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Train Army personnel to humanely shoot stranded whales, says charity

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The northern bottlenose whales stranded on Rossnowlagh Beach in Donegal

The northern bottlenose whales stranded on Rossnowlagh Beach in Donegal

The northern bottlenose whales stranded on Rossnowlagh Beach in Donegal

The Irish Whale and Dolphin Group wants the Army to train members to shoot stranded whales when there is no hope of getting them back to sea.

The proposal is part of a draft protocol the charity is preparing in a push for a more co-ordinated and humane approach to whale strandings.

Seven northern bottlenose whales died on Rossnowlagh beach in Co Donegal last week in the largest stranding of its kind in Ireland.

Volunteers from the Irish Whale and Dolphin Group (IWDG) had to issue appeals to the public to give the animals space to die in peace after selfie-seeking crowds gathered on the beach and concerned animal lovers demanded rescue attempts.

Simon Berrow, chief science officer with the IWDG, said neither group fully understood the situation.

"People are naturally curious and very well-meaning, but there was no possibility of refloating the whales, and we were trying to minimise their distress," he said.

"Even if they could have been moved without harming them and brought out to sea, they live in waters 2,000m deep, 150 miles away. Donegal Bay is not the place for them.

"One refloated when the tide came in before being washed up again and people wondered why more wasn't done for him, but we're a charity and we don't have the kind of equipment that might be of use.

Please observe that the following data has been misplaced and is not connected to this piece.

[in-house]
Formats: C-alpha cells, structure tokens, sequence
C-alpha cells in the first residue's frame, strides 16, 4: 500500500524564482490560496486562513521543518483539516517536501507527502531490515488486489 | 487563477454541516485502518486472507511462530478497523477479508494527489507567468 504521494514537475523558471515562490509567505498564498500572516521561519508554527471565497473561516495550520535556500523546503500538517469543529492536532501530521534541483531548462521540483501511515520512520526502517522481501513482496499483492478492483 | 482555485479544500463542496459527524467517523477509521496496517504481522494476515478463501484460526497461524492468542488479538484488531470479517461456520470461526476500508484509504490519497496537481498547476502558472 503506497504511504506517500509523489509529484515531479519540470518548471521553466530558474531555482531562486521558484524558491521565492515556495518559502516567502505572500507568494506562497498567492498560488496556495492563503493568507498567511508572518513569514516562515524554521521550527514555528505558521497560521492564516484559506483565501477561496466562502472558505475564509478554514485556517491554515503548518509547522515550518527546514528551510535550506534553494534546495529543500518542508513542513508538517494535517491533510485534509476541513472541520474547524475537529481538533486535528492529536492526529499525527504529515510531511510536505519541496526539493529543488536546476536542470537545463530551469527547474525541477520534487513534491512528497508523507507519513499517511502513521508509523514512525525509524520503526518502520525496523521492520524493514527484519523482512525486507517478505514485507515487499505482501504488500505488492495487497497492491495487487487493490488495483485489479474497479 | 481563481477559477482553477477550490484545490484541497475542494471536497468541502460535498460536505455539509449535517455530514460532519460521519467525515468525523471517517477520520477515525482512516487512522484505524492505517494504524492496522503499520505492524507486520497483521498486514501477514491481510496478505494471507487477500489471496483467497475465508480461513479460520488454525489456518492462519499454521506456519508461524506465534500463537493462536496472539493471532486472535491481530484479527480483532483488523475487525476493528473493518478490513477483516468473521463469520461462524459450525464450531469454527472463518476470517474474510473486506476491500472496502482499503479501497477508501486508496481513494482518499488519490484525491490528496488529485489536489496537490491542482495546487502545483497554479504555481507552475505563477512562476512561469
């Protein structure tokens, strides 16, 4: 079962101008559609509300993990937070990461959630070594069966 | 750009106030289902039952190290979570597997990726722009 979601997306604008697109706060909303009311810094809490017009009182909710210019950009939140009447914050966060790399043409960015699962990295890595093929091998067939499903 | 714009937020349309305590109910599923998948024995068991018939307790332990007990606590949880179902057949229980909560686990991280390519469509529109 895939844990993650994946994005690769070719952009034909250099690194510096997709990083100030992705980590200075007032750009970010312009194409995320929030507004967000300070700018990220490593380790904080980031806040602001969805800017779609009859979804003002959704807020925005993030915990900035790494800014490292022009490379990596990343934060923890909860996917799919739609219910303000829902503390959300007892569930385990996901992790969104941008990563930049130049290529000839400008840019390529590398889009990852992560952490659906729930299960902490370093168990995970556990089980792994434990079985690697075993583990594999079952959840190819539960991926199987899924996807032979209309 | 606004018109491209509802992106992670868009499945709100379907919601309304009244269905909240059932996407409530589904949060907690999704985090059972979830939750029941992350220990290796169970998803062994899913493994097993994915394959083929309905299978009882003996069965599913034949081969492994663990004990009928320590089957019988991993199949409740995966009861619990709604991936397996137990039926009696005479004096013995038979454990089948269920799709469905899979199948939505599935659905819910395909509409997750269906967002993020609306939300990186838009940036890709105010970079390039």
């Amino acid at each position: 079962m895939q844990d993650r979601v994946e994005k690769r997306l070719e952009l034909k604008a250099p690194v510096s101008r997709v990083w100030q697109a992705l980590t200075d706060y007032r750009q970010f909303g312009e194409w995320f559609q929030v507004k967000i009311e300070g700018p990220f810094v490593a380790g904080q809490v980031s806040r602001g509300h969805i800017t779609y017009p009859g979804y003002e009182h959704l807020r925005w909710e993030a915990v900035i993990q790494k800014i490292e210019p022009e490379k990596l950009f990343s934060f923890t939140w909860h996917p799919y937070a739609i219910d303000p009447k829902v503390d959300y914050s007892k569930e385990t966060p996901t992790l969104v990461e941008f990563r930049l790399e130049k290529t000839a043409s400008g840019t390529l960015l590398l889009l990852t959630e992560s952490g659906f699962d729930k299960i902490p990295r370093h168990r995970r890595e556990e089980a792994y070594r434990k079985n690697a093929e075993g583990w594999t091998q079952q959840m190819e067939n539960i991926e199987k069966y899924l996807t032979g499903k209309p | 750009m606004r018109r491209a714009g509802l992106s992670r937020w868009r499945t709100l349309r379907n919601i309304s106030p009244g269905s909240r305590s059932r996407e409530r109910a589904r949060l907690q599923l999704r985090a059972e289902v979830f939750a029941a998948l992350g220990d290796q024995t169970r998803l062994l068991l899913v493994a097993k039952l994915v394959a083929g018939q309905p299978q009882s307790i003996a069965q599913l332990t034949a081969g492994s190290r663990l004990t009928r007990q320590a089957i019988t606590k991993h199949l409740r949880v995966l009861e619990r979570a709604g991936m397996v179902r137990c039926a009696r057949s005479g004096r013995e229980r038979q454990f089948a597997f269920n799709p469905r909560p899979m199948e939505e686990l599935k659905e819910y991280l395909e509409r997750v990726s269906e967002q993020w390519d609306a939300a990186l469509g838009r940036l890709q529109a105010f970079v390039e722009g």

"We also believe this was a family group and he was an immature male who wouldn't survive without them, so it would have been prolonging his suffering."

In some countries, a powerful drug, Immobilon, is used to euthanise stranded whales and other sea animals that can not be saved, but it is not licensed in Ireland.

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"It also needs a vet to administer it and it takes specialist knowledge to find the right place to inject," Mr Berrow said. "Then there's a problem if birds or other animals get to the carcass, because a tiny amount will kill.

"The other option is humane shooting, but we need the Army for that. We need to work out the ballistics, have personnel trained in knowing the right spot to shoot and have people ready to set up cordons, because you have to have a very wide exclusion zone. We've been working on a proposal for a while, but we need the Defence Forces, the National Parks and Wildlife Service (NPWS), the Department of Agriculture, and probably other agencies around the table to discuss it," he said.

Live whale strandings are rare in Ireland, but there have been three so far this year. There have also been 21 live dolphin and porpoise strandings, while 198 dead specimens have been washed up.

The response often depends on what volunteers are available and whether they can round up local vets and find transport and Department of Agriculture facilities to take samples or carry out post-mortem examinations.

"There are opportunities to learn from these strandings, but it's very hit and miss as to whether we can do anything other than get photographs. If there was a national protocol in place, more could be done," Mr Berrow said.

The Department of Defence carries out operations for the NPWS under an arrangement due for renewal next year.

"Any additional request for support from the Defence Forces will be reviewed in the context of the new agreement," it said. The NPWS was asked for comment.


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